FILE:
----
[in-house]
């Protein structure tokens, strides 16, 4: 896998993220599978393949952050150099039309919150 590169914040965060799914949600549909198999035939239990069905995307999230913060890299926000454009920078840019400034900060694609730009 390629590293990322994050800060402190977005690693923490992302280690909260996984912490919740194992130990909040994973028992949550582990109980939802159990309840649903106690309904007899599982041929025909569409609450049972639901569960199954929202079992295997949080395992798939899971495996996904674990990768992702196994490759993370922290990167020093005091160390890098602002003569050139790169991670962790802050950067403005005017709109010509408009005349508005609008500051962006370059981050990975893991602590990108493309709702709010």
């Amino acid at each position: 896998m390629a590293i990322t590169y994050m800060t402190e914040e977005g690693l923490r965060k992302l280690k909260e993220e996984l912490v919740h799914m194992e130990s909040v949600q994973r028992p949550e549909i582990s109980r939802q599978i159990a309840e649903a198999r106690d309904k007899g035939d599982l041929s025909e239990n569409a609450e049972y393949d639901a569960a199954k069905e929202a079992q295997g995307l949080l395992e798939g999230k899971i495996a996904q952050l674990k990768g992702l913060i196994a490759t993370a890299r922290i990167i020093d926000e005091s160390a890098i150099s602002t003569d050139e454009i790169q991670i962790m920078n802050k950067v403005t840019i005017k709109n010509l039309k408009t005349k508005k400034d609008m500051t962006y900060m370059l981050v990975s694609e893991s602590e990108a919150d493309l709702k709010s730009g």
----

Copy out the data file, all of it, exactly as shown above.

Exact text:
[in-house]
């Protein structure tokens, strides 16, 4: 896998993220599978393949952050150099039309919150 590169914040965060799914949600549909198999035939239990069905995307999230913060890299926000454009920078840019400034900060694609730009 390629590293990322994050800060402190977005690693923490992302280690909260996984912490919740194992130990909040994973028992949550582990109980939802159990309840649903106690309904007899599982041929025909569409609450049972639901569960199954929202079992295997949080395992798939899971495996996904674990990768992702196994490759993370922290990167020093005091160390890098602002003569050139790169991670962790802050950067403005005017709109010509408009005349508005609008500051962006370059981050990975893991602590990108493309709702709010």
């Amino acid at each position: 896998m390629a590293i990322t590169y994050m800060t402190e914040e977005g690693l923490r965060k992302l280690k909260e993220e996984l912490v919740h799914m194992e130990s909040v949600q994973r028992p949550e549909i582990s109980r939802q599978i159990a309840e649903a198999r106690d309904k007899g035939d599982l041929s025909e239990n569409a609450e049972y393949d639901a569960a199954k069905e929202a079992q295997g995307l949080l395992e798939g999230k899971i495996a996904q952050l674990k990768g992702l913060i196994a490759t993370a890299r922290i990167i020093d926000e005091s160390a890098i150099s602002t003569d050139e454009i790169q991670i962790m920078n802050k950067v403005t840019i005017k709109n010509l039309k408009t005349k508005k400034d609008m500051t962006y900060m370059l981050v990975s694609e893991s602590e990108a919150d493309l709702k709010s730009g």